Portrait of Sir Robert Wood, Principal (1946-52) and Vice Chancellor (1952)

Portrait of Sir Robert Wood, Principal (1946-52) and Vice Chancellor (1952)

Wood became Principal of the University College, Southampton, in 1946. He led the University College to full university status in 1952, becoming its first Vice Chancellor when Southampton was granted its Royal Charter by Queen Elizabeth II in 1952.

Dr David Gwilym James, a Professor of English at the University of Bristol, succeeded as Vice Chancellor in October 1952, remaining in post until 1965. It was under his Vice Chancellorship that the transformation of the University began, with expansion of student numbers and an ambitious building programme transforming the Highfield and other university sites. The Parkes Library on Jewish/non-Jewish relations was accepted by the University in 1964 and this has become one of the core collections of Hartley Library Special Collections and a factor in the development of the extensive Anglo-Jewish Archives at Southampton.

The development of the University continued with the appointment of Kenneth Mather, who was VC from 1965 to 1971. His background was a geneticist and botanist and he established a new medical school for the University. Amongst the holdings of the Special Collections are those of Dr Donald Acheson, who was the first professor of medicine at the University (MS 353).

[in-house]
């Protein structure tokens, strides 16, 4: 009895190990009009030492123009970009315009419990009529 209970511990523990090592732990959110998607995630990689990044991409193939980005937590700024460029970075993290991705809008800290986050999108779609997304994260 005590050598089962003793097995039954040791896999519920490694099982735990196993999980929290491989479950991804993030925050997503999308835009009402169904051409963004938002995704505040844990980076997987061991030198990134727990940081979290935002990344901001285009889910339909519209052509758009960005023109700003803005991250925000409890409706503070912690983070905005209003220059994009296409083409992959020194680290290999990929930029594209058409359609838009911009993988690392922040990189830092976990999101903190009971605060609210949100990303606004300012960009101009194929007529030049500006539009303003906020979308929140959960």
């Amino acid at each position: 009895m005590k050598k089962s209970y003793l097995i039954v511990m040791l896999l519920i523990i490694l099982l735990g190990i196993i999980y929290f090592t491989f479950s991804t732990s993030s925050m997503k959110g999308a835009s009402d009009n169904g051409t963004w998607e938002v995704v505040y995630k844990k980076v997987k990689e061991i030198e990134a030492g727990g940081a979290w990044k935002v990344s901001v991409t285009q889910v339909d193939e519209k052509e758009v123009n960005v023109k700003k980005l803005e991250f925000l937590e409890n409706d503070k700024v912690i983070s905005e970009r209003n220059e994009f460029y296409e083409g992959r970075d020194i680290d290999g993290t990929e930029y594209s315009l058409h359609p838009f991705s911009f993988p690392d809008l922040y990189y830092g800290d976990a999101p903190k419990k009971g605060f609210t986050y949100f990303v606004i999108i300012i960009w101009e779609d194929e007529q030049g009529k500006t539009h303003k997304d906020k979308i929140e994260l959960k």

Lawrence Cecil Bartlett (Jim) Gower was VC for the 1970s. One key achievement of his term was with regard to student accommodation which was increased by 32 per cent. Gower also served on Harold Wilson’s Royal Commission on the Press for which the Special Collections hold papers (MS 105).

The University has had a long association with the Dukes of Wellington. From 1902 to 1907, the fourth Duke was President of the University College; his grandson, the seventh Duke, followed in his footsteps from 1949 to 1952 and was subsequently appointed the first Chancellor of the new University, the fruition of a campaign supported by his family for a University of Wessex. The University has continued to maintain strong links with this illustrious Hampshire family. It is therefore fitting that under the tenure of the eminent historian, Professor John Roberts, the University’s fifth VC (1979-85), Southampton became the home of the archive of the first Duke of Wellington (MS 61) when the collection was allocated to the University under the national heritage legislation.

Portrait of Professor John Roberts, Vice Chancellor (1979-85)

Portrait of Professor John Roberts, Vice Chancellor (1979-85)